Miscellaneous Prompted Micro Poems 19

 

article-migration-image-how-to-work-with-crystals

Little prisms of quartz
Regulating watch current
Nature’s power source

Heeding Haiku With Chèvrefeuille, November 13th 2019, crystals

three line tales, week 198: a girl with a doll

photo by Museums Victoria via Unsplash

Ivory glow of porcelain skin 

Features perfect – though they be small

She is their everything, her parents’ living doll

Three Line Tales, Week 198 14 November 19

dawn

Dawn breaks above waves
Waves break upon quiet sands
Bathers still abed

Heeding Haiku With Chèvrefeuille, November 20th 2019, at dawn

three line tales, week 199: a pig swimming in the ocean

photo by Jakob Owens via Unsplash

Legion they were, and Legion they fell
Cast into the swine herd
They went back to hell

(Luke 8:33)

Three Line Tales, Week 199 21 November 19

 

Padre

Aftermath

 

“Wow, did you see the way that Tom was flirting with Eadie at the party?” Donna asked.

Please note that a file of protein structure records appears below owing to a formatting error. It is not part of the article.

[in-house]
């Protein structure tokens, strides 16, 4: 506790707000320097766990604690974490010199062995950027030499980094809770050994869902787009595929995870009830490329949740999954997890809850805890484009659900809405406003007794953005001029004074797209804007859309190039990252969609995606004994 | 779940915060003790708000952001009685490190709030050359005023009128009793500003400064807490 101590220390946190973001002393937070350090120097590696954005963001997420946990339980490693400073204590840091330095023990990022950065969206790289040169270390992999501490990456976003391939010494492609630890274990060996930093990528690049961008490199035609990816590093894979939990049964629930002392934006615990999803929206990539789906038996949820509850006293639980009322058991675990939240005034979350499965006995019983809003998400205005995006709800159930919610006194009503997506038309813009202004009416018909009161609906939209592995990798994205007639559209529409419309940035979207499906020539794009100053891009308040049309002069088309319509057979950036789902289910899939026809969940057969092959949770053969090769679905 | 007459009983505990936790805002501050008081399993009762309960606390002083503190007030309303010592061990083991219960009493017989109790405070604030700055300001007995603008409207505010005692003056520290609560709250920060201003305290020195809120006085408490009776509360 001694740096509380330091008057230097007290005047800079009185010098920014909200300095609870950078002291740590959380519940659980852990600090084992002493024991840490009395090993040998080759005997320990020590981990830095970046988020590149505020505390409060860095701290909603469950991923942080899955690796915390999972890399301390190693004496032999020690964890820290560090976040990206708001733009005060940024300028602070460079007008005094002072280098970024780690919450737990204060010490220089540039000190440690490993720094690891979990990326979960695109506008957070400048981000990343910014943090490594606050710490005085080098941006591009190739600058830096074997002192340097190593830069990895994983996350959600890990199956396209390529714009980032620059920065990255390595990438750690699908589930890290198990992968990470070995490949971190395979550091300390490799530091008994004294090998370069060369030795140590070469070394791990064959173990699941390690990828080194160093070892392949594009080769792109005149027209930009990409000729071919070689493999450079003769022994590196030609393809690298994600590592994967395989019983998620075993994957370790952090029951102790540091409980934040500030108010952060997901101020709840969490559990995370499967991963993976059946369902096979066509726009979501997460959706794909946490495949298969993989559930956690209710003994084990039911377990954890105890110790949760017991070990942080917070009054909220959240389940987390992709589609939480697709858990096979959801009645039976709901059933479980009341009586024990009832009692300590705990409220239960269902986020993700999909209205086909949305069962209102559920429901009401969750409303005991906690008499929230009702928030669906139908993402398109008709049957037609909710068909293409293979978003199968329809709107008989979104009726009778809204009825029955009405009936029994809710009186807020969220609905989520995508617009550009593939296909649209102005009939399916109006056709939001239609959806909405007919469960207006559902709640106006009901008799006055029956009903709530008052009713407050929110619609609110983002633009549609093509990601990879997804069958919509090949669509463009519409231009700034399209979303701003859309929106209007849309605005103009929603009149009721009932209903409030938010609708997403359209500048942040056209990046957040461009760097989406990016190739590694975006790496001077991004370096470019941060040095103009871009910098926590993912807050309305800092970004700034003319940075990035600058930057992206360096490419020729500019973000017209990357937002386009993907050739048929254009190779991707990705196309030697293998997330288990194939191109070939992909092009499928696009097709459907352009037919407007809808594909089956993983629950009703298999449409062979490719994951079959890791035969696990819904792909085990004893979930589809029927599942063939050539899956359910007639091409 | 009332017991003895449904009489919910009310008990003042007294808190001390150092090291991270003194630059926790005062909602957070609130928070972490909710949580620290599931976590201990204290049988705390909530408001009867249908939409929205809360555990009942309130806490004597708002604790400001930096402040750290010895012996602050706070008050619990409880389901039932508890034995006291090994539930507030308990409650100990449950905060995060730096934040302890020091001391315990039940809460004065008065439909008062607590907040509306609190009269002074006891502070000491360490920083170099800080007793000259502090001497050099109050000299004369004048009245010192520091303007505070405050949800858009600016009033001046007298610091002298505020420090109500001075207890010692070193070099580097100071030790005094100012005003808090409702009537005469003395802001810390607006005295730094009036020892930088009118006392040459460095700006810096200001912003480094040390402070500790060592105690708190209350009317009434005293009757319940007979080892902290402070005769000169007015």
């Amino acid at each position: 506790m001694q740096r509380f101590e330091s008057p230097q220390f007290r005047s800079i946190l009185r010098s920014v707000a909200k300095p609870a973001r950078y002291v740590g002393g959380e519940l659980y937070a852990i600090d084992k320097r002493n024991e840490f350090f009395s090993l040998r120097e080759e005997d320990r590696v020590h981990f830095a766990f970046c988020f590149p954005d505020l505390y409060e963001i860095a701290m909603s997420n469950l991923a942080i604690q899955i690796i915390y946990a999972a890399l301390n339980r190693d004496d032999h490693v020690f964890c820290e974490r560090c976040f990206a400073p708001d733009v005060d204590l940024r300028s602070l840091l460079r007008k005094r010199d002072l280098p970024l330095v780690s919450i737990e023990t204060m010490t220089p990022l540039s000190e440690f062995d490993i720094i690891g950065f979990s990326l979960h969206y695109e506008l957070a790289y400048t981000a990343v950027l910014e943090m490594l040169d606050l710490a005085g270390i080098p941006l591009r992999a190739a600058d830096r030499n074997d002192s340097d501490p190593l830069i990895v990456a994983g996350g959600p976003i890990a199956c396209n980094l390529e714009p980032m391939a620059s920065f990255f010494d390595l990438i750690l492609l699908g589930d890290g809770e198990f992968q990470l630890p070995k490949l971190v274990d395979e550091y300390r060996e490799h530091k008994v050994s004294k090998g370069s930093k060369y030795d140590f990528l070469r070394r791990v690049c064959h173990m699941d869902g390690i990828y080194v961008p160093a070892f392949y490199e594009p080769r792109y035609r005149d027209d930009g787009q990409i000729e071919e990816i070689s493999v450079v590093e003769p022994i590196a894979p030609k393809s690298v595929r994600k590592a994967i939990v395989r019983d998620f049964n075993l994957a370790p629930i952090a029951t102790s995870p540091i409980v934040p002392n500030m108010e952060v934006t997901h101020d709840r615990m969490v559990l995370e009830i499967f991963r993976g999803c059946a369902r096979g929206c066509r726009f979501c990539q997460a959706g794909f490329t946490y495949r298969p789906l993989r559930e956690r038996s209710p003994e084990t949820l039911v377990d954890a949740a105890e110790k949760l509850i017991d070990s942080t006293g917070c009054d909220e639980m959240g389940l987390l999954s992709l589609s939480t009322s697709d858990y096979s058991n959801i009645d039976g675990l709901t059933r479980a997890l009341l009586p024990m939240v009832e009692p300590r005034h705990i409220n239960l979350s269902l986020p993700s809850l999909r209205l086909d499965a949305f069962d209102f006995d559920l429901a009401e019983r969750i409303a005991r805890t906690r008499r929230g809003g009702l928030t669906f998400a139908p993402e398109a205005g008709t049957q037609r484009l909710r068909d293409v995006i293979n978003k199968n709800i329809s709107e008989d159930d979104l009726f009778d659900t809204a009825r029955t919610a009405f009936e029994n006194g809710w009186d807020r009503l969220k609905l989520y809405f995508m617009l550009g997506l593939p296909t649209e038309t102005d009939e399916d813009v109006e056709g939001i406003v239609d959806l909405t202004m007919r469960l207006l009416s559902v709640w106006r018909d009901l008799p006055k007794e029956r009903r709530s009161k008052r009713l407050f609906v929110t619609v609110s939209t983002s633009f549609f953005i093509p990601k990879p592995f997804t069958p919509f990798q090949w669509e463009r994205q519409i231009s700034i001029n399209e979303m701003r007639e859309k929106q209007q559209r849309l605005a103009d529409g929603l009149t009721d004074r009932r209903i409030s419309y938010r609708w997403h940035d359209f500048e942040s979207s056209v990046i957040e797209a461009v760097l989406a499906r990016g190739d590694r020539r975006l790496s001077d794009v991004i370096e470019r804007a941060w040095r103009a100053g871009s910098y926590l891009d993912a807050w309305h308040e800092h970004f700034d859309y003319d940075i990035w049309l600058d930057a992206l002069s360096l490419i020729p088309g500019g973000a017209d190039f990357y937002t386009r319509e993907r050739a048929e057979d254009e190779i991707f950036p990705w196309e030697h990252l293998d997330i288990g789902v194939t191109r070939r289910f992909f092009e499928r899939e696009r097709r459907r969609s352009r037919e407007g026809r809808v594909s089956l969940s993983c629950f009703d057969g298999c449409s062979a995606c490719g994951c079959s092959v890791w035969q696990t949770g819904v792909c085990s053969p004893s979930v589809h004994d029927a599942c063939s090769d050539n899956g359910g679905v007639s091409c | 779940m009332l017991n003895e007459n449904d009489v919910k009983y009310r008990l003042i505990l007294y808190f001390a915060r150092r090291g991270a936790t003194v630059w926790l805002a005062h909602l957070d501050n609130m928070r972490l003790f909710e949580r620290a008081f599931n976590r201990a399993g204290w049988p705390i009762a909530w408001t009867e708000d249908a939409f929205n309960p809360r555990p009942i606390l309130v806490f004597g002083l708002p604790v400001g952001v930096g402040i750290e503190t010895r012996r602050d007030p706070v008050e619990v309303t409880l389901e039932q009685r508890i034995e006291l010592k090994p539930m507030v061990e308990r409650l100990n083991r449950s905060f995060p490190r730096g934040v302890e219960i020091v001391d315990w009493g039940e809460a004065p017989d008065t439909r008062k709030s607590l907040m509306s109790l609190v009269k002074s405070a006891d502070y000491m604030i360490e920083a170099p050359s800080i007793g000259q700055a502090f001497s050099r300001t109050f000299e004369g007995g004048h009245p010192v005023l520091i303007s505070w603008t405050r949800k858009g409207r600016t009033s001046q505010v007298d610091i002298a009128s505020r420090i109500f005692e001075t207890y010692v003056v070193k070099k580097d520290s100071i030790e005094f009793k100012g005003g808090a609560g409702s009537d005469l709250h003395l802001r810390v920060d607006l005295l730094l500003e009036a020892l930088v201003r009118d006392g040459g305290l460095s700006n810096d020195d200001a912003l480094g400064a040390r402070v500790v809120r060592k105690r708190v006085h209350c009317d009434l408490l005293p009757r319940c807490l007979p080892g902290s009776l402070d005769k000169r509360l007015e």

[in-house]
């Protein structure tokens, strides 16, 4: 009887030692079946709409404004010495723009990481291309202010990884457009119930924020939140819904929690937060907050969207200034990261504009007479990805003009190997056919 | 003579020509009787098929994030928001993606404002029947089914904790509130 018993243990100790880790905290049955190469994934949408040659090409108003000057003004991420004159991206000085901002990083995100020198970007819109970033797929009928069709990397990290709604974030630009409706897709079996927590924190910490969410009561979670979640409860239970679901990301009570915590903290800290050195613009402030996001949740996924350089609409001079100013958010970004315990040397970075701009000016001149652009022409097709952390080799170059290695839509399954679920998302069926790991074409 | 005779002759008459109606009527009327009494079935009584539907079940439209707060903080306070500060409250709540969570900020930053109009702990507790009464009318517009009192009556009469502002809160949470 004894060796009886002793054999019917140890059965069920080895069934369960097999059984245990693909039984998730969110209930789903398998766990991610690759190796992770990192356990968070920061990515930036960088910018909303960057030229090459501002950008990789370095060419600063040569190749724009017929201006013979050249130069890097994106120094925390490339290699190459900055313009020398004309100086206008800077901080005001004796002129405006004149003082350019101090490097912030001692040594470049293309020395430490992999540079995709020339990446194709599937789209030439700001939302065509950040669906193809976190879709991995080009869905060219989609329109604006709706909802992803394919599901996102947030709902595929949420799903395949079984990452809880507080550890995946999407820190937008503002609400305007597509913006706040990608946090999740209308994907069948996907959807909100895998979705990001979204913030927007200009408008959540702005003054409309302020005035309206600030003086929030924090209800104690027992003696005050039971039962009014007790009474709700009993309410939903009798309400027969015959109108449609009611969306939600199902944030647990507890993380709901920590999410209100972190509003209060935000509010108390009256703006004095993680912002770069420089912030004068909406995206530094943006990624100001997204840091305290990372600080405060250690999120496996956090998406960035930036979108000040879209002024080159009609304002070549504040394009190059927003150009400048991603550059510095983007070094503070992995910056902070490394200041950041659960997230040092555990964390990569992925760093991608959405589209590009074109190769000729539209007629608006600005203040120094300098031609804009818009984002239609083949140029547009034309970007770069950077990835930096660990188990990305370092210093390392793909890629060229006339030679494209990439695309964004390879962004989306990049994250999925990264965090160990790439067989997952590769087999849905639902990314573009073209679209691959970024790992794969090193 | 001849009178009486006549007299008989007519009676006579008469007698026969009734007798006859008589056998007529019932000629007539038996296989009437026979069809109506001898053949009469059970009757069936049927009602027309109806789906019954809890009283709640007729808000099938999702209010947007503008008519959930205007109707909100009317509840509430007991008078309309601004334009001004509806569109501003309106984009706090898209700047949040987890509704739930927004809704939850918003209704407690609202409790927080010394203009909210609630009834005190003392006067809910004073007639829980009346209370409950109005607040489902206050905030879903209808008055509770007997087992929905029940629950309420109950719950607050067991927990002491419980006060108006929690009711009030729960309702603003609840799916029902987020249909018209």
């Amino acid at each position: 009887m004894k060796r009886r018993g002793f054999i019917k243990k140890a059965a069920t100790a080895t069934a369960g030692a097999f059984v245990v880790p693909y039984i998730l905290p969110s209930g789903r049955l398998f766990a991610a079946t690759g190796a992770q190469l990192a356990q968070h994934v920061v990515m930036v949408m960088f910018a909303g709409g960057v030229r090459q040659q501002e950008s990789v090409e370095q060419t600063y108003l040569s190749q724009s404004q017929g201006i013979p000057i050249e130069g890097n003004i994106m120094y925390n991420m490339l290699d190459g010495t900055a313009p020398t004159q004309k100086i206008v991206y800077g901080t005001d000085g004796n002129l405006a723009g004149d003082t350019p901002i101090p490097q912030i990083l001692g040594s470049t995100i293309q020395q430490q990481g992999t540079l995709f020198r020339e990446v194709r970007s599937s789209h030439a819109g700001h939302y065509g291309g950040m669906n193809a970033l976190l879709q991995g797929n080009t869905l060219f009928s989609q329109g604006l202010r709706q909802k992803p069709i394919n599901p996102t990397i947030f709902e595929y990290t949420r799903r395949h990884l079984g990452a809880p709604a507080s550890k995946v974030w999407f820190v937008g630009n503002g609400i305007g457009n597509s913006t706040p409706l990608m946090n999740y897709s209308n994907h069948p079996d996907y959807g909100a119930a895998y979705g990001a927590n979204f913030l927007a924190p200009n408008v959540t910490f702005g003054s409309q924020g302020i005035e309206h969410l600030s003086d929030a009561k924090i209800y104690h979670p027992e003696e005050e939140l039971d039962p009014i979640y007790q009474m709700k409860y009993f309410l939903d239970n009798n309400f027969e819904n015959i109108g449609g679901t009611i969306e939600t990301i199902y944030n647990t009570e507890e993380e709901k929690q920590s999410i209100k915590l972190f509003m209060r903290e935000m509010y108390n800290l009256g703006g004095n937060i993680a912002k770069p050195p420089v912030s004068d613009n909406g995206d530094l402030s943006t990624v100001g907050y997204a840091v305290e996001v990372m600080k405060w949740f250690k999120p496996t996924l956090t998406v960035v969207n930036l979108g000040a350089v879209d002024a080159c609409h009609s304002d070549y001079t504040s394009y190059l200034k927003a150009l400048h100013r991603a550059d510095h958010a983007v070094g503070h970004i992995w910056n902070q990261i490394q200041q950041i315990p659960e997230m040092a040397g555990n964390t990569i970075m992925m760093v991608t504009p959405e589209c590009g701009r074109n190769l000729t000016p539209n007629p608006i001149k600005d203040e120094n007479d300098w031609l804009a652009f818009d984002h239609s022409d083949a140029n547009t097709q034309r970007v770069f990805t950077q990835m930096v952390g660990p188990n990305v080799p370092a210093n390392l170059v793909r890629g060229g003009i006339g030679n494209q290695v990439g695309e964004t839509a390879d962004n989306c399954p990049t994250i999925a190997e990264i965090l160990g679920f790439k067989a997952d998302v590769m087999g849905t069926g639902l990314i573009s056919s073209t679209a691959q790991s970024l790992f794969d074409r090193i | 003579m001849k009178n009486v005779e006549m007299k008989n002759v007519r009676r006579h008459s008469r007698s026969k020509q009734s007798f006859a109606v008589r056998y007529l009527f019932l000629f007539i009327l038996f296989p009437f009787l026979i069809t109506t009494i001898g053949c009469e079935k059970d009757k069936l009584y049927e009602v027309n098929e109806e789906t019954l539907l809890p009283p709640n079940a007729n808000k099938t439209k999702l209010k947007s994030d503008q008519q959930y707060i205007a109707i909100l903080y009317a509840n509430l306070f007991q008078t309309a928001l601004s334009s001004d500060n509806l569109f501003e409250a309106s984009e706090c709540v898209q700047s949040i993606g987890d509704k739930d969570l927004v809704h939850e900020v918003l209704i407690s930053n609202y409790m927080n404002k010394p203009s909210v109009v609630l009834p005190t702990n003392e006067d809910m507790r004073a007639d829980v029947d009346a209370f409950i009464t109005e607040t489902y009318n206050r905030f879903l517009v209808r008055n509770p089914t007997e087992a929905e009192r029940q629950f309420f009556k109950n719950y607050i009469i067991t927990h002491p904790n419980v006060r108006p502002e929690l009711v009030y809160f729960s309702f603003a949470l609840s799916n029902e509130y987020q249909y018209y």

“Yes, and right in front of Tammy too,” Leigh responded.

“I kinda feel sorry for him,” Donna said.

“Feel sorry for Tom?  Shouldn’t you feel bad for Tammy?  After all he was all but cheating on her right in front of her.”

“Yeah, but Tammy says she’s going to give Tom the shaft,” Donna said.

“Well, serves him right,” Leigh responded.

“You don’t get it, do you? Remember, Tammy is the regional archery champion.”

Padre

Flash Fiction for the Purposeful Practitioner: #47

 

Shooting Star: A Haibun (with double haiku)

 

Dark, Darkness, Meteor, Night

Image by OpenClipart-Vectors from Pixabay

I drove past a quiet lay-by today.  It was the same one that a couple of years ago I went to with my wife to observe a meteor storm.  The ambient light in our little town made seeing the spectacle difficult so we drove a couple of miles out of town and parked to watch the light show.  It remains a memorable experience, and even more so since she is now gone.